Experiential and Active Learning for Future Corporate Lawyers

On May 7th, 2015, I had the pleasure of participating in the Estey Symposium on Experiential and Active Learning in Business Law, organized by Professor Rod Wood, my colleague at the University of Alberta Faculty of Law, and this past year, the visiting Estey Chair in Business Law at the University of Saskatchewan College of Law.

When we think of experiential learning, we tend to think of courses that offer students either actual or simulated experiences in litigation. For example, Prof. Wood, with experienced practitioner Rick Reeson, offers a course on restructuring in which students argue a multi-party chambers application (in front of a real judge!). For those of us teaching in the corporate and commercial law areas, it was interesting to spend a day talking about various ways to give students these kind of experiences in solicitor or transactional work.

Therese Maynard, the William G. Coskran Professor of Law at Loyola Law School in Los Angeles, has designed a course that gives students a simulated experience in closing a venture capital deal. Assignments represent the kind of work a senior practitioner might give a first-year lawyer, something my own students consistently ask for. The course also gives students a chance to see if they’d like solicitor work, in the same way that mooting gives students a chance to see whether they might enjoy litigation. Given the marking load, the sections are small, but Loyola is able to offer a number of sections thanks to Prof. Maynard’s fundraising efforts, which enabled the school to hire a full-time coordinator and sessional instructors for each section.

In his International Business Transactions course, University of Saskatchewan’s Professor Ron Cuming divides his fifteen students into groups of three, representing a buyer, a seller, and a financier. Each group is given a scenario and, as they work through the substantive course material, they are expected to bargain and to draft an agreement to close the transaction described in the scenario. Students are also required to write a report to the client, explaining the approach ultimately taken in the bargained agreement.

My own course at the University of Alberta (creatively titled Advanced Topics in Corporate Law) takes a different approach to exposing students to corporate governance issues faced by large publicly-listed companies. Students are divided into five “client groups” or stakeholders, in which they debate various topics, such as gender diversity on boards, say-on-pay and the role of proxy advisory firms. I wanted to One goal of the course was to look at corporate law through the lens of public policy, and thereby give students some experience dealing with questions of public policy and regulation. Although the course requires students to examine issues from an assigned client’s point of view, next year, when I offer the course for the second time, I would like to include at least one exercise that, like Prof. Maynard’s and Prof. Cuming’s classes, would require students to provide advice on a specific legal question and to produce some sort of document or “deliverable”, perhaps a comment letter to the securities regulator on a proposed rule.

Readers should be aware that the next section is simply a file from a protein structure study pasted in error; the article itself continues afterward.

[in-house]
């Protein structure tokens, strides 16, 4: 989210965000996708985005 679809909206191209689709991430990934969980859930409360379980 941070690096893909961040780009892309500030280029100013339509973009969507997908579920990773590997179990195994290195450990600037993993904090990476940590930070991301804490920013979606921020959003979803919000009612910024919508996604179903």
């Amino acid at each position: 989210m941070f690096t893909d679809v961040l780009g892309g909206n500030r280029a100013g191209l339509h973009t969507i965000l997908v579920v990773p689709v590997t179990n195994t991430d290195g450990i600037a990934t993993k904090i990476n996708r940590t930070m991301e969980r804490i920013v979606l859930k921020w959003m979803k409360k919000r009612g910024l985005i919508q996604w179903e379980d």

We often think of experiential learning as taking place outside the classroom, and the symposium included discussion of these types of opportunities as well. Michael Litchfield spoke about the Business Law Clinic at University of Victoria, of which he is the Director, which provides legal information, rather than legal advice, to for-profit businesses and non-profits throughout British Columbia. Like Prof. Maynard’s course at Loyola, the clinic is externally funded, in this case, by four law firms. Professor Heather Heavin of the University of Saskatchewan discussed her school’s new in-house counsel externship, which provides part-time placements for three students in the legal departments of Saskatoon-based companies which do not otherwise hire summer or articling students. Both the clinic and the externship provide students with opportunities to develop their research and writing skills in a professional setting.

The challenge in all of these courses, and the others discussed at the Symposium, is the resources, capital and human, required to offer them. We probably could have spent a whole second day just on this aspect of experiential and active learning. That will have to wait for another symposium – and another blog post.

Gail E. Henderson is an Assistant Professor at the University of Alberta Faculty of Law. Follow her on Twitter @hendersongaile.

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